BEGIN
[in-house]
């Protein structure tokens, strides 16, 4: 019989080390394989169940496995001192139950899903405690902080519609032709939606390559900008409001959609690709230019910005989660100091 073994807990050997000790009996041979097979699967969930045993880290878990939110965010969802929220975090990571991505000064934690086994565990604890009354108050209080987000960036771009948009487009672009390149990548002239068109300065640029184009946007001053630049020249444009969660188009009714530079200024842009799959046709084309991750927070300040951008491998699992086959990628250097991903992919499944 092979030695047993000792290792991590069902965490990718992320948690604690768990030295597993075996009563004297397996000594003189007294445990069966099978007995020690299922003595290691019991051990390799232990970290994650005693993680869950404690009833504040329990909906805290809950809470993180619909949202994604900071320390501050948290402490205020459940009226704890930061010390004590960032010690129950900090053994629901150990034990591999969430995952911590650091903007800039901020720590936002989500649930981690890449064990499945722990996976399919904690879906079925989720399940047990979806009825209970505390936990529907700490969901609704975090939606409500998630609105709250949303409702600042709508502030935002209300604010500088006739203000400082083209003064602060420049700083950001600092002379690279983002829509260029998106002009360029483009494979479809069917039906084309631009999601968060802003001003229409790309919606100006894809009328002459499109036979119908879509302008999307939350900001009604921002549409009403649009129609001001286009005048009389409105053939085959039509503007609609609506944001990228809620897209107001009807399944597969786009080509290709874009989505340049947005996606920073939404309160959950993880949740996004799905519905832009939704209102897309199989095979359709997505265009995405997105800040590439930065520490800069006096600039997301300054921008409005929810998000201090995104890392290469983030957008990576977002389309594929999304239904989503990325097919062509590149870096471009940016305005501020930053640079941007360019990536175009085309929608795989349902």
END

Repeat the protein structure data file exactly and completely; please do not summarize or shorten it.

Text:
[in-house]
């Protein structure tokens, strides 16, 4: 019989080390394989169940496995001192139950899903405690902080519609032709939606390559900008409001959609690709230019910005989660100091 073994807990050997000790009996041979097979699967969930045993880290878990939110965010969802929220975090990571991505000064934690086994565990604890009354108050209080987000960036771009948009487009672009390149990548002239068109300065640029184009946007001053630049020249444009969660188009009714530079200024842009799959046709084309991750927070300040951008491998699992086959990628250097991903992919499944 092979030695047993000792290792991590069902965490990718992320948690604690768990030295597993075996009563004297397996000594003189007294445990069966099978007995020690299922003595290691019991051990390799232990970290994650005693993680869950404690009833504040329990909906805290809950809470993180619909949202994604900071320390501050948290402490205020459940009226704890930061010390004590960032010690129950900090053994629901150990034990591999969430995952911590650091903007800039901020720590936002989500649930981690890449064990499945722990996976399919904690879906079925989720399940047990979806009825209970505390936990529907700490969901609704975090939606409500998630609105709250949303409702600042709508502030935002209300604010500088006739203000400082083209003064602060420049700083950001600092002379690279983002829509260029998106002009360029483009494979479809069917039906084309631009999601968060802003001003229409790309919606100006894809009328002459499109036979119908879509302008999307939350900001009604921002549409009403649009129609001001286009005048009389409105053939085959039509503007609609609506944001990228809620897209107001009807399944597969786009080509290709874009989505340049947005996606920073939404309160959950993880949740996004799905519905832009939704209102897309199989095979359709997505265009995405997105800040590439930065520490800069006096600039997301300054921008409005929810998000201090995104890392290469983030957008990576977002389309594929999304239904989503990325097919062509590149870096471009940016305005501020930053640079941007360019990536175009085309929608795989349902």